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Evaluating the financial protection of patients with chronic disease by health insurance in rural China

Sun, Qiang, Liu, Xiaoyun, Meng, Qingyue, Tang, Shenglan, Yu, Baorong and Tolhurst, Rachel ORCID: https://orcid.org/0000-0002-3005-6641 (2009) 'Evaluating the financial protection of patients with chronic disease by health insurance in rural China'. International Journal for Equity in Health, Vol 8, Issue 42.

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Abstract

Background
A growing number of developing countries are developing health insurance schemes that aim to protect households, particularly the poor, from financial catastrophe and impoverishment caused by unaffordable medical care. This paper investigates the extent to which patients suffering from chronic disease in rural China face catastrophic expenditure on healthcare, and how far the New Co-operative Medical Insurance Scheme (NCMS) offers them financial protection against this.

Methods
A household survey was conducted in six counties in Ningxia Autonomous Region and Shandong Province, with a total of 6,147 rural households, including 3944 individual chronic disease patients. Structured questionnaires were used with chronic disease patients to investigate: their basic social and economic characteristics, including income and expenditure levels and NCMS membership; and their health care utilization, associated healthcare costs and levels of reimbursement by NCMS. 'Catastrophic' expenditure was defined as healthcare expenditure of more than 40% of household non-food expenditure.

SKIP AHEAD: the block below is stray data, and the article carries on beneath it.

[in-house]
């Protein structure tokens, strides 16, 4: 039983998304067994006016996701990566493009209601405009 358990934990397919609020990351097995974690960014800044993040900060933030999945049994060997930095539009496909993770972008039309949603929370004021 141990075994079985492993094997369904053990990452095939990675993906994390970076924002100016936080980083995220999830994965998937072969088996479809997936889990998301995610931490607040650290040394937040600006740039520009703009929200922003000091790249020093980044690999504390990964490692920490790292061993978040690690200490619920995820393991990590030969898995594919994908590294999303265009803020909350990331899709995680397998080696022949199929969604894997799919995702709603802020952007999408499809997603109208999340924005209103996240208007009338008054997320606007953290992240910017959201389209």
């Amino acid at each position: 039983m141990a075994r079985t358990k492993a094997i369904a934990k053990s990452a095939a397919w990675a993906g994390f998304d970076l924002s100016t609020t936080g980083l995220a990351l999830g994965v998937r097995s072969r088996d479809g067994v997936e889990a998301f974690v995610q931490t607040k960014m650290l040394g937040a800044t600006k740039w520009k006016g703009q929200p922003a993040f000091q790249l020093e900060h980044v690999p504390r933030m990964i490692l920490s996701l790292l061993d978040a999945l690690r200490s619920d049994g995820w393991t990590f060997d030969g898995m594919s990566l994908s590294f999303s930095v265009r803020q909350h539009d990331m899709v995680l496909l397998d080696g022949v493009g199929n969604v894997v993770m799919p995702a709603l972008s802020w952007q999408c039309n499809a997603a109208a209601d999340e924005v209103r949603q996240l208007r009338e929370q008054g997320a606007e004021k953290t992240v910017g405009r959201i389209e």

Results
Expenditure for chronic diseases accounted for an average of 27% of annual non-food per capita expenditure amongst NCMS members in Shandong and 35% in Ningxia. 14-15% of families in both provinces spent more than 40% of their non-food expenditure on chronic healthcare costs. Between 8 and 11% of non NCMS members and 13% of NCMS members did not seek any medical care for chronic illness. A greater proportion of NCMS members in the poorest quintile faced catastrophic expenditure as compared to those in the richest quintile in both study sites. A slightly higher proportion of non-NCMS members than NCMS member households faced catastrophic expenditure, but the difference was not statistically significant.

Conclusion
A significant proportion of patients with chronic diseases face catastrophic healthcare costs and these are especially heavy for the poor. The NCMS offers only a limited degree of financial protection. The heavy financial burden of healthcare for chronic disease poses an urgent challenge to the NCMS. There is an urgent need for a clear policy on how to offer financial protection to those with chronic disease.

Item Type: Article
Additional Information: The electronic version of this article is the complete one and can be found online at: http://www.equityhealthj.com/content/8/1/42
Uncontrolled Keywords: health insurance; chronic disease; China; health care; income
Subjects: WA Public Health > WA 30 Socioeconomic factors in public health (General)
W General Medicine. Health Professions > Health Services. Patients and Patient Advocacy > W 84 Health services. Delivery of health care
WA Public Health > Health Administration and Organization > WA 525 General works
Digital Object Identifer (DOI): https://doi.org/10.1186/1475-9276-8-42
Depositing User: Philomena Hinds
Date Deposited: 04 Aug 2010 11:16
Last Modified: 08 Sep 2020 10:07
URI: https://archive.lstmed.ac.uk/id/eprint/1096

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